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  • Posted October 1, 2010

    more from this reviewer

    I Also Recommend:

    Great Movie, A Classic

    I've loved this movie for years and was so exicted to buy it in the collector's edition. The movie is hilarious, and Monroe, Curtis, and Lemon are great it in. One my favorite movies.

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  • Posted October 1, 2010

    more from this reviewer

    Zowie!

    This movie is awesome. If you like old movies. And if you like Marilyn Monroe. But I'm guessing if you're looking at it, you are. I think this is a really good mix of plot and characters and actors and cinematography. Marilyn is, of course, a-freakin-dorable and lovable and soft. Tony Curtis and Jack Lemmon are hilarious as men pretending to be women but trying not to lose their man-stincts. Throw in some classic gangsters, a tiny creepy bellboy, a strikingly forward millionaire, and hey, you've got a lot of laughs coming!<BR/><BR/>Best viewed with a Mai Tai.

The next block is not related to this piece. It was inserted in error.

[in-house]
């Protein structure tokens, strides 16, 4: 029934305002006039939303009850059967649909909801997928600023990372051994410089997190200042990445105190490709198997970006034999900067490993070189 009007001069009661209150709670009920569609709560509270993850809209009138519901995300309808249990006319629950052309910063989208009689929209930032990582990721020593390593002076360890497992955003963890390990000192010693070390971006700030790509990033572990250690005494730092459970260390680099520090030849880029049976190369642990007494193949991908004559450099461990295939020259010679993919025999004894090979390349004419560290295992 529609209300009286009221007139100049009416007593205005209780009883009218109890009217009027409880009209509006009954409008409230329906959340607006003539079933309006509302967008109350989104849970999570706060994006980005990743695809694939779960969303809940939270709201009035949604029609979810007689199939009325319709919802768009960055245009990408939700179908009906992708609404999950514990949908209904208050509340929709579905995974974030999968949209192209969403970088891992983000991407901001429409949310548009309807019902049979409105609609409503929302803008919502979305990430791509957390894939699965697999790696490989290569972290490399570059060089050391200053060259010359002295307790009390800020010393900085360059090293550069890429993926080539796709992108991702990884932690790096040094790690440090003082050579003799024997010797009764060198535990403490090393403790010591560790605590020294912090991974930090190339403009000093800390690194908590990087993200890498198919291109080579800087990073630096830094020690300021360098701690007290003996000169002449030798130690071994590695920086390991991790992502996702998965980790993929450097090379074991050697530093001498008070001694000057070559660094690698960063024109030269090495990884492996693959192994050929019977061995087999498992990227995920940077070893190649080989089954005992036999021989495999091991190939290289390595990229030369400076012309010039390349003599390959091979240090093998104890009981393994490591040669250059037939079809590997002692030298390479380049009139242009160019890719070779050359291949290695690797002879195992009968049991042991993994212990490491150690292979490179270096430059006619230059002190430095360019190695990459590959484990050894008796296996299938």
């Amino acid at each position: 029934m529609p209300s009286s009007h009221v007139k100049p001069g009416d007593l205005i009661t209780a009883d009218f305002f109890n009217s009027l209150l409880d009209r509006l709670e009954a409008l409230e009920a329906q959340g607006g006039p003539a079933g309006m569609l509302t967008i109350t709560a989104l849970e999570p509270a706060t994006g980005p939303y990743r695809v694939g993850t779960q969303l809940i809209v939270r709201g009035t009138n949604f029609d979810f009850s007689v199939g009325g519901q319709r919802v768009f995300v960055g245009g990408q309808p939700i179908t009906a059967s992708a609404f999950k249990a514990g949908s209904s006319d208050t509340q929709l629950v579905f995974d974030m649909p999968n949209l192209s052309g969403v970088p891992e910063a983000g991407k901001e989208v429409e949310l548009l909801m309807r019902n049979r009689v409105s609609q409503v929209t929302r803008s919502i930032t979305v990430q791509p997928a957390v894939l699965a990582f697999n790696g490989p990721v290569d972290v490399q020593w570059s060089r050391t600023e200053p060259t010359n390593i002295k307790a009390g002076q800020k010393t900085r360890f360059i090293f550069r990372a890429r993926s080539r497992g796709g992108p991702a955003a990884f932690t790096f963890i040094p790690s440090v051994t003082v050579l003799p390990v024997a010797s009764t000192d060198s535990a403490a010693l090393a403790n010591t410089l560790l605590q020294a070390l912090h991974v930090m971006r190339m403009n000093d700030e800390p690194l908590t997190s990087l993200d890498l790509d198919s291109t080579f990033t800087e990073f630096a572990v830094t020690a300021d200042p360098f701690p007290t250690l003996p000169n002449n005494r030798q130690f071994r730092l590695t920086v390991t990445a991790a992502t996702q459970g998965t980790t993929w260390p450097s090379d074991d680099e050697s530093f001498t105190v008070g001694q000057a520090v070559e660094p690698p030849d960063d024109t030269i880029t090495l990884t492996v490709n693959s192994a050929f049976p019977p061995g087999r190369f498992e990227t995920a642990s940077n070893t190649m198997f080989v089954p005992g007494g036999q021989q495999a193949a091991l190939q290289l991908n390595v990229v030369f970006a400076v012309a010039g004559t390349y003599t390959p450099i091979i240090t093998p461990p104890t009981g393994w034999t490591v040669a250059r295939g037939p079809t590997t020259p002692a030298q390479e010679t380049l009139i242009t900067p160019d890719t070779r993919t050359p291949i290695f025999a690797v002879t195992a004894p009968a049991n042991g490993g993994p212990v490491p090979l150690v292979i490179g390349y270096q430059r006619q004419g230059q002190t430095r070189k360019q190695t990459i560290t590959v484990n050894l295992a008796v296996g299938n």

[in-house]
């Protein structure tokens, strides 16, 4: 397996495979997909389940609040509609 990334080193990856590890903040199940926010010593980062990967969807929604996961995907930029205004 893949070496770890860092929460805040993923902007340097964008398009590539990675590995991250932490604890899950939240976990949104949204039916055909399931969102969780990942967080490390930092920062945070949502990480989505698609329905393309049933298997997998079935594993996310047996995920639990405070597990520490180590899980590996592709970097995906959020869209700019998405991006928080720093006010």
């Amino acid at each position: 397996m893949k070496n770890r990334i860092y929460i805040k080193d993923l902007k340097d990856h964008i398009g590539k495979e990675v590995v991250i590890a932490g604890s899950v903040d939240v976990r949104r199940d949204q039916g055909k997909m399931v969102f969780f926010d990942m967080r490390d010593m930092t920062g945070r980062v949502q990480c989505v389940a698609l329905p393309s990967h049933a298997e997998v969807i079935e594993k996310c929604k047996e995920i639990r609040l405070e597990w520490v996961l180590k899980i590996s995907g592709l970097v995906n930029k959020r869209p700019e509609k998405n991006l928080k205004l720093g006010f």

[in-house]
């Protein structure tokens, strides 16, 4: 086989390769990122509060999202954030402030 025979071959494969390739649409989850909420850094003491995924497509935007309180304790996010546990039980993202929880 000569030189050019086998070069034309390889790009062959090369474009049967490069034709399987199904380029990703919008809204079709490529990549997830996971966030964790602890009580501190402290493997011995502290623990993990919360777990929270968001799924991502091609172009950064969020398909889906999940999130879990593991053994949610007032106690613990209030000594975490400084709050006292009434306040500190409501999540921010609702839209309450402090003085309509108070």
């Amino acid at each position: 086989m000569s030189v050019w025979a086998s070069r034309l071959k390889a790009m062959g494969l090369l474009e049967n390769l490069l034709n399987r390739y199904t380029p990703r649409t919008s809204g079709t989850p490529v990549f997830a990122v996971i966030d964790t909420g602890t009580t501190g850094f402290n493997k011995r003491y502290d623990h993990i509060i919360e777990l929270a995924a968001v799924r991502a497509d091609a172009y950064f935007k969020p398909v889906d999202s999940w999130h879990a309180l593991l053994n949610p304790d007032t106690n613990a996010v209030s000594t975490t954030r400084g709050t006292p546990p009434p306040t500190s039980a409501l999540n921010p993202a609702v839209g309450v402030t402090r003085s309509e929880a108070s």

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  • Anonymous

    Posted October 1, 2010

    its the best!

    Oh my god some like it hot from 1959 is a great romantic comedy 2 guys go in drag and may i say that marlyin monore is a hottie in this film one of the best old movies and its in black and white with the actor tony curtis from sparagus ms. Monore is beautiful as the sexy charcter sugar i love when she sings that song threw with love is a beautiful song i know the lyrics to it i love some like it hot from 1959!! its the very best!!!!

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  • Anonymous

    Posted October 1, 2010

    "Who's the lucky girl?"